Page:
Six Things the Consumer of 2021 Really Wants

In 2020, more than any year since the advent of online and mobile commerce, consumers lost a sense of control. Online shopping became a refuge, not because of overwhelming convenience, but because contactless commerce was necessary. And because necessity births invention, intransigent store-based retailers were finally unable to rationalize kicking the digital transformation can down the road to next year’s budget — driven not by the prospect of growth, but rather survival.

Meanwhile, for merchants that had already built their businesses online before the pandemic, a larger addressable market buoyed most, but created scalability challenges for all (including Amazon). While the pandemic may have accelerated existing digital trends by several years, few could claim they were prepared for this.

With so much change happening so quickly and so unpredictably, we at Pitney Bowes decided that returning to an 8th edition of our annual consumer research study wasn’t going to cut it, so instead we moved to a weekly poll of consumer sentiment in Q4 called BOXpoll™. Culled from this agile, iterative survey data, here are six things we learned consumers want from retailers heading into 2021:

1. Something different (Advantage: DTC brands)

One in four consumers are shopping more with small brands. Nearly a third (28%) of consumers overall, and 40% of Gen Z consumers, are spending more time searching for new brands or sites they have never visited before. Even more astounding, one in four consumers (and 48% of Gen Z) said they are shopping online because they were bored with nothing else to do. This reflects both a sense of obligation from consumers to support small business owners and a digital wanderlust that creates an opportunity for niche brands.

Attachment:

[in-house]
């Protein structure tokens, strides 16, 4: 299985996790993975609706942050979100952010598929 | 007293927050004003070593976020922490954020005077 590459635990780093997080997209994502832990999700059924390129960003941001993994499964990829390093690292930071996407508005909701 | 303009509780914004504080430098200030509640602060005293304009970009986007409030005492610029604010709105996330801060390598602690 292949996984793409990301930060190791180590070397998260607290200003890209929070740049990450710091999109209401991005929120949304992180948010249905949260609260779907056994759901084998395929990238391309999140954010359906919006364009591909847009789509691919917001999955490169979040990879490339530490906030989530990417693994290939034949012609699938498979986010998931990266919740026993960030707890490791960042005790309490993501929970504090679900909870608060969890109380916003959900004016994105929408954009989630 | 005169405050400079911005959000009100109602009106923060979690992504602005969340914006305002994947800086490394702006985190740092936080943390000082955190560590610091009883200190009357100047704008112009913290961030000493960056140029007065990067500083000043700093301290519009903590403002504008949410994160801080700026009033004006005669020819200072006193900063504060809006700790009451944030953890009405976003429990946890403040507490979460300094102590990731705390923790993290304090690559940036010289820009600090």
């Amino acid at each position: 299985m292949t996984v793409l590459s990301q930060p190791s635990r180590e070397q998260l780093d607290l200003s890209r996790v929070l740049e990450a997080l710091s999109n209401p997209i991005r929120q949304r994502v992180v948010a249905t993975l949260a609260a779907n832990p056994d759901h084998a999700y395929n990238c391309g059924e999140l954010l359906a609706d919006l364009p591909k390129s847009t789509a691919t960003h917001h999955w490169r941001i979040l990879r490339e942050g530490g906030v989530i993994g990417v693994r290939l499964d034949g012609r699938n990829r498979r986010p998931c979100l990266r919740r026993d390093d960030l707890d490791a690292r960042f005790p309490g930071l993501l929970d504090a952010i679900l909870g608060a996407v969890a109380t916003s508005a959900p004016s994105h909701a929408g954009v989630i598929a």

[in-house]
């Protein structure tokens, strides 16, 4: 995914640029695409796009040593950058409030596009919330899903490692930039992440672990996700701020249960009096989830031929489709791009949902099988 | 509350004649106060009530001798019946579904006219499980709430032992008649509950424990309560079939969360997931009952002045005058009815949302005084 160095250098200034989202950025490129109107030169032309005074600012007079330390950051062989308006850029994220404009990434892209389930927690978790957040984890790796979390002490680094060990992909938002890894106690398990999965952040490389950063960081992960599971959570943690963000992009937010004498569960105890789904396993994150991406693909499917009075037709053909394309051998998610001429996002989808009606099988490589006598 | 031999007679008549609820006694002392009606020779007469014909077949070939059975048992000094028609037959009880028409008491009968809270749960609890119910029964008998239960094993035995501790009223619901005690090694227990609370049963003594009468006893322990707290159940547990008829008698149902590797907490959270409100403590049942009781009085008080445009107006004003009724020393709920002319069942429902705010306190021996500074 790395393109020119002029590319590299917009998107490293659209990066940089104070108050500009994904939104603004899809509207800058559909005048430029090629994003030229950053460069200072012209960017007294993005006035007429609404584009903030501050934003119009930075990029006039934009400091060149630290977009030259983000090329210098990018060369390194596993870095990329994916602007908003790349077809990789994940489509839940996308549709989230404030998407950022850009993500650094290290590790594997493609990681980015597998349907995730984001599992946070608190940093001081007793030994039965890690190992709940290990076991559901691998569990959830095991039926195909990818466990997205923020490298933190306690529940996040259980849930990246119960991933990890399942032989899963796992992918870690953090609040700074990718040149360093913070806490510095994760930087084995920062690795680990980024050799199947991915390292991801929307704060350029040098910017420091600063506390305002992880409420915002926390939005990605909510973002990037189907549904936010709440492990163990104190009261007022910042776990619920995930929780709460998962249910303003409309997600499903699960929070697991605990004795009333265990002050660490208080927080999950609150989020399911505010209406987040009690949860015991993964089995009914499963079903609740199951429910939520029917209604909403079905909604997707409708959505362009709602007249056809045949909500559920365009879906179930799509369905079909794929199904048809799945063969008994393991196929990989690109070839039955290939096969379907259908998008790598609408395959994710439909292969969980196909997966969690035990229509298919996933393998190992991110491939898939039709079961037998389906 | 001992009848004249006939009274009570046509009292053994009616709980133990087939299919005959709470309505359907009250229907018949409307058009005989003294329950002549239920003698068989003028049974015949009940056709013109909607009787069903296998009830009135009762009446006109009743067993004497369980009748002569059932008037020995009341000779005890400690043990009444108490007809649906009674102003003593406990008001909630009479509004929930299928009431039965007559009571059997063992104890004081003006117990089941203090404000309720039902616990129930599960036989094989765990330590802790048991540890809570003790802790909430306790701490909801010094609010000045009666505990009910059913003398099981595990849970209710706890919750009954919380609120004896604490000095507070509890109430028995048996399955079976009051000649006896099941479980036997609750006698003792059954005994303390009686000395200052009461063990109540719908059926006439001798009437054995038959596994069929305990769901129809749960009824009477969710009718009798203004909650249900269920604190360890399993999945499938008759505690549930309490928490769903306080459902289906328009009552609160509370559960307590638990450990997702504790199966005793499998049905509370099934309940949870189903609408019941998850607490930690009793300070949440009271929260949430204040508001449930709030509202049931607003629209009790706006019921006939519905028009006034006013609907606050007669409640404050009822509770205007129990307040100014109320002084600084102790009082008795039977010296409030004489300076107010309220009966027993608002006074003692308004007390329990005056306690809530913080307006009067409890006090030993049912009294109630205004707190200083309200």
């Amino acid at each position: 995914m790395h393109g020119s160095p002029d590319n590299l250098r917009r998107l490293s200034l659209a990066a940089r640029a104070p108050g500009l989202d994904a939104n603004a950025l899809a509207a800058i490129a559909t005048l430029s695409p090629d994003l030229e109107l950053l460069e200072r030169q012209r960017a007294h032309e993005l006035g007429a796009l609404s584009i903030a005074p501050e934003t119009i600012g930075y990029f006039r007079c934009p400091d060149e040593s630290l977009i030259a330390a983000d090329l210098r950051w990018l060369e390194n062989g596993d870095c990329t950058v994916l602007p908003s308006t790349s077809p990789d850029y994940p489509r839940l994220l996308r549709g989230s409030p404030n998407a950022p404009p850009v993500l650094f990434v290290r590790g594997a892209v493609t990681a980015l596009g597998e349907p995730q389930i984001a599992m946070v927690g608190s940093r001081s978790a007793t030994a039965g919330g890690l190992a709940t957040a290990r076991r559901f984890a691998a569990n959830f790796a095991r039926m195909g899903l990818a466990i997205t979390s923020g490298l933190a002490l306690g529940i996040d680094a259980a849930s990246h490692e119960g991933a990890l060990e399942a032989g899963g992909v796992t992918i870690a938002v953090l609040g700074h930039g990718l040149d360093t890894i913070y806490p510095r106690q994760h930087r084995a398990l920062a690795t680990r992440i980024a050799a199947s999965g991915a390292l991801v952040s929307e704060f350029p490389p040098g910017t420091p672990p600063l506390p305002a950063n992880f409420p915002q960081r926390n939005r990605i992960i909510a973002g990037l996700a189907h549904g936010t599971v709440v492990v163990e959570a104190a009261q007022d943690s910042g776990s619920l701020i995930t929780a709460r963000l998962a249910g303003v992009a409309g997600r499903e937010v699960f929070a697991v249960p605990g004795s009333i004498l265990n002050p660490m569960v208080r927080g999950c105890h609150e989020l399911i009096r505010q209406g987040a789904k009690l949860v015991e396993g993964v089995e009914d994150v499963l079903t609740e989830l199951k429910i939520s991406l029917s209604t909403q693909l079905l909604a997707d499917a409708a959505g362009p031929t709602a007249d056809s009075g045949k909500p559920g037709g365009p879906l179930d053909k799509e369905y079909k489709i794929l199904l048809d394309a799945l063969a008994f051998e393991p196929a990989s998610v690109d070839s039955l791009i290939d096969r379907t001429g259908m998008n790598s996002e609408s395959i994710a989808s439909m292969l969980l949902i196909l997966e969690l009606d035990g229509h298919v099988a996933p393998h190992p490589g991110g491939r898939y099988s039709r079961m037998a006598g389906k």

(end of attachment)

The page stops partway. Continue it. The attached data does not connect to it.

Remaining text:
2. Contactless, curbside convenience (Advantage: big box stores)

In the face of pandemic restrictions, store-based retailers hurriedly explored different routes to the consumer, as the strength of their omnichannel retail strategies was tested. BOPIS (buy online, pick up in-store) took off in 2020, led by curbside pick-up (BOPAC) increasing 208% by the beginning of May. While the immediacy of BOPAC made it an obvious choice for certain essential and timebound purchases, our BOXpoll research reveals that one in four consumers find curbside pickup to be hard work, and 40% feel they deserve a discount for choosing BOPAC/BOPIS. Meanwhile, the vast majority — 67% — feel home delivery is more convenient than BOPAC/BOPIS.

3. A range of delivery speeds and costs (Advantage: multi-carrier shippers)

Consumers are currently more willing to pay for fast shipping and are more tolerant with slower delivery, given the prevalence of shipping delays throughout the pandemic and through the holidays. 57% of BOXpoll respondents opting for free shipping consider delivery in five days to be either ‘fast’ or ‘acceptable.’ One-third think seven-day free shipping is ‘acceptable.’ But ‘fast’ depends on what they’re buying.

Groceries and household items carry more urgency — about one day faster for these products — compared to others, with the average consumer rating ‘fast’ at approximately 1.2 days. Shoppers are more willing to accept a longer wait for apparel, footwear, fitness and work supplies, with ‘fast’ delivery averaging 2.5 days. 66% of consumers said they would be willing to pay for fast (two- to three-day) shipping, with the price they said they’d pay for ‘fast’ standing at an astonishing $11.41 on average. Taking this into account — and bearing in mind sentiment and preferences could change — retailers should continue to offer a range of different shipping options and costs, guided by product categories they’re selling.